This year I turn 90. I reflect back on the important things in my life and am grateful for the opportunity I’ve had as a volunteer in the correctional system since 1981. It’s accurate to say I’ve spent more than a third of my life behind bars. This time has been transforming.
I began facilitating a program called Life Without Violence at local state prisons 37 years ago. Since 2003, I have co-facilitated programs at Washington County Jail in Fort Edward on topics of anger management, restorative justice, addiction, HIV education, relationships, forgiveness and spiritual growth.
The U.S. leads the world in the number of people behind bars. Our country’s prisons and jails are filled with inmates struggling with addiction. The enormous cost to communities and families can be measured from every perspective.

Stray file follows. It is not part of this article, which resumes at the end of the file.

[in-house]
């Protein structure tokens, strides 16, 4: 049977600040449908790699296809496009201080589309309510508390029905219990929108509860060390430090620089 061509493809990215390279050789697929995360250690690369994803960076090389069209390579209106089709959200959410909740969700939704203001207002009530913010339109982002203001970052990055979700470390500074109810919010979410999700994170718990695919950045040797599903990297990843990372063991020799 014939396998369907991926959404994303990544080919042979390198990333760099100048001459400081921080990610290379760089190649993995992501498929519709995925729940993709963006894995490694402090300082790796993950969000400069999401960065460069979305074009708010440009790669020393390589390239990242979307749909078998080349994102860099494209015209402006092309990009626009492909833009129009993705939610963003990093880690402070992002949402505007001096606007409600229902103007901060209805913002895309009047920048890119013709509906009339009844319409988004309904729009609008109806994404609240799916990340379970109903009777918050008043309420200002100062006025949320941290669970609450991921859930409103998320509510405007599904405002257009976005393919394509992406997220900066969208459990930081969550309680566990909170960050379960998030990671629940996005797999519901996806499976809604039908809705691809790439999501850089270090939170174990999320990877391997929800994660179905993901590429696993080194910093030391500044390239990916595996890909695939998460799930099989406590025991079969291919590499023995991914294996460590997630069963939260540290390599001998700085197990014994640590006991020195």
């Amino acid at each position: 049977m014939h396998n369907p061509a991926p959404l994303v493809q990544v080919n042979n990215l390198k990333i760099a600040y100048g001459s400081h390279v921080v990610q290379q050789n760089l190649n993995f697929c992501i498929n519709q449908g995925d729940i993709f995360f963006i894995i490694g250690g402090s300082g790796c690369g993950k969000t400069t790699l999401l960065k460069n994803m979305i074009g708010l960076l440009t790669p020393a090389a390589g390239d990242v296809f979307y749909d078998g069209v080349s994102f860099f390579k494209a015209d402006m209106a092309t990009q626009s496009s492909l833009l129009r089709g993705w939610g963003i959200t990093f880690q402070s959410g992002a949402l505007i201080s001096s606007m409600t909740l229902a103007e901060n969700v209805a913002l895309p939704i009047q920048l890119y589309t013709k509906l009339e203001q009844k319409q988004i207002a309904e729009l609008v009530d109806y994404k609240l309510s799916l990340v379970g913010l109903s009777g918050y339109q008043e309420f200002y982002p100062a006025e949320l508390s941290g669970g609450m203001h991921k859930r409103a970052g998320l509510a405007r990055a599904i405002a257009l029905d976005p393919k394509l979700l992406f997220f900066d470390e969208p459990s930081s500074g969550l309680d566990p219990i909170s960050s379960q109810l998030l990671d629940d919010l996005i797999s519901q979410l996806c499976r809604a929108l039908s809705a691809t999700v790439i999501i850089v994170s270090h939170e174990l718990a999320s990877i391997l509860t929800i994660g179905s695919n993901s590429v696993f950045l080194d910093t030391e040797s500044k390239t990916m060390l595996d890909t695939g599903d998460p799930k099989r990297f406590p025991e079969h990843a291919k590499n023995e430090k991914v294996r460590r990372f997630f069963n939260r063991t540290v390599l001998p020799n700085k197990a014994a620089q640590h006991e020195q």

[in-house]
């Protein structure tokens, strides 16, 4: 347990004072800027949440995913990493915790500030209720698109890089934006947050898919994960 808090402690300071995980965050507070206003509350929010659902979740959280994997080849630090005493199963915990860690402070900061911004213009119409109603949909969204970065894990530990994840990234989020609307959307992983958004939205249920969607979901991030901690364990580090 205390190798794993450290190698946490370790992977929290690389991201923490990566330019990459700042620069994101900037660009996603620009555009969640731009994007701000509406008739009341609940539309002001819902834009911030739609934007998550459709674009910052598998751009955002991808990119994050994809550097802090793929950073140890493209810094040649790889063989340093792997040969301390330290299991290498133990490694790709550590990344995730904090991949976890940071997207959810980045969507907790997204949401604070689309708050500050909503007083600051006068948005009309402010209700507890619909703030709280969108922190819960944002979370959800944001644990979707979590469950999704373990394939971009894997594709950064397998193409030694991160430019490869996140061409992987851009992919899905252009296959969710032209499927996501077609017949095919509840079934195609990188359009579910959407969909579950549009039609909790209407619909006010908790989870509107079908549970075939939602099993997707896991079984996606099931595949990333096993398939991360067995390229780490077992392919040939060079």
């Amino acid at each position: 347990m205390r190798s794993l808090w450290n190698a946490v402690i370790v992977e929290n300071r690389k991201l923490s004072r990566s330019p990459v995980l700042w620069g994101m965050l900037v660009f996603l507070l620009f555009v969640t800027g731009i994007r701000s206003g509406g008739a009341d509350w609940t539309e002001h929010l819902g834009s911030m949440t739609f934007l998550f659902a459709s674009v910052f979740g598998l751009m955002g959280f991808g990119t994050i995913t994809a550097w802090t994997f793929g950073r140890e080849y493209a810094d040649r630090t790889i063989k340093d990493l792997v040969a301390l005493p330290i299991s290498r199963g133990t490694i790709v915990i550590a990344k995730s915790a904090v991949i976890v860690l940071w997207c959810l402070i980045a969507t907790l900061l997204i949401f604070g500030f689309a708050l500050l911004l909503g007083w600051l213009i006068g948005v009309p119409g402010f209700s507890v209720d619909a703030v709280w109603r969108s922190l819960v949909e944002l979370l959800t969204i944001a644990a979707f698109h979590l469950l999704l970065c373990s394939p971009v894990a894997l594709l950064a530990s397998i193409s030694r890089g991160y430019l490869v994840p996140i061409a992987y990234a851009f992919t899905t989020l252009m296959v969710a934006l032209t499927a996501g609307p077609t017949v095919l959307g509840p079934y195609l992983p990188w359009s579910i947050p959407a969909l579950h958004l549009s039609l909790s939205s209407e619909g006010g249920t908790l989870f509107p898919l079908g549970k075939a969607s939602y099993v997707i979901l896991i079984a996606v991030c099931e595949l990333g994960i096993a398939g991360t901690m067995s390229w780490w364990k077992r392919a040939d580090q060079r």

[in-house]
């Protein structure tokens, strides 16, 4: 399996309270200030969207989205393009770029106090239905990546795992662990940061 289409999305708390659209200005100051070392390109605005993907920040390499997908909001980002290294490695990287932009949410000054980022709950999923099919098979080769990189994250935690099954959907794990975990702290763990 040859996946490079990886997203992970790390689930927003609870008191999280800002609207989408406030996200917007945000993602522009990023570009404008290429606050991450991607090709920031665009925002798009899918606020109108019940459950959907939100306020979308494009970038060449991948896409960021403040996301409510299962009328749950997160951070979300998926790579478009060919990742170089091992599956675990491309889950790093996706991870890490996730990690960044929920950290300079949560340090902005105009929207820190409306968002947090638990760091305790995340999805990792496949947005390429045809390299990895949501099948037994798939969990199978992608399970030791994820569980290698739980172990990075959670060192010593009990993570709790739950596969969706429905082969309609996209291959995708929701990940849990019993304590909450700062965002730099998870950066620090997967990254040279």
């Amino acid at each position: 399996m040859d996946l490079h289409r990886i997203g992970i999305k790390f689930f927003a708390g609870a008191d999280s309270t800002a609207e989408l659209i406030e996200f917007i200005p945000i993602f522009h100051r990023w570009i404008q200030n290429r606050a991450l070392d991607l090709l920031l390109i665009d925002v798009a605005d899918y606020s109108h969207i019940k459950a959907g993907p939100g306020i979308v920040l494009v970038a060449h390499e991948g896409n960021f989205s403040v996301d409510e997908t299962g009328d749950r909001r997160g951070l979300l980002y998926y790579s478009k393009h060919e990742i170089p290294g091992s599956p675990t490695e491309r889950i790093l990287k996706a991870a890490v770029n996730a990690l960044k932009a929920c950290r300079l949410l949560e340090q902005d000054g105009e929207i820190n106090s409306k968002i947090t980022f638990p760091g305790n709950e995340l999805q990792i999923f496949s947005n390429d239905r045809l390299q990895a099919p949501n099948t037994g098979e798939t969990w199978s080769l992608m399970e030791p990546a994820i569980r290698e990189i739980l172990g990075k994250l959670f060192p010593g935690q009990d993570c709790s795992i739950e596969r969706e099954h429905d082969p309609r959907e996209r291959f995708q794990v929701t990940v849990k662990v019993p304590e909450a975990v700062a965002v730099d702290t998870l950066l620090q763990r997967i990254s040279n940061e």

There’s a story about an elephant walking through the jungle when he comes upon a small bird on its back with its feet in the air. The elephant asks, “Little bird, what are you doing?” The bird answered, “Holding up the sky.” The elephant said, “But you can’t do that. You’re too small!” Smiling, the little bird said, “One does what one can.” Yes, I am a small bird. We all are. But two make a group. And four make a flock. I recognized 37 years ago that I am responsible for initiating social change.
So thank you to the people at Washington County Jail, administration, staff and inmates, for recognizing the need for programs, that incarceration can create a teachable moment. They have encouraged and supported me with kindness and respect. I may go into the jail as a teacher, but I am also a student of life. It comes as a blessing to me for which I am so grateful as my journey continues.
Marian F. Philo, Kattskill Bay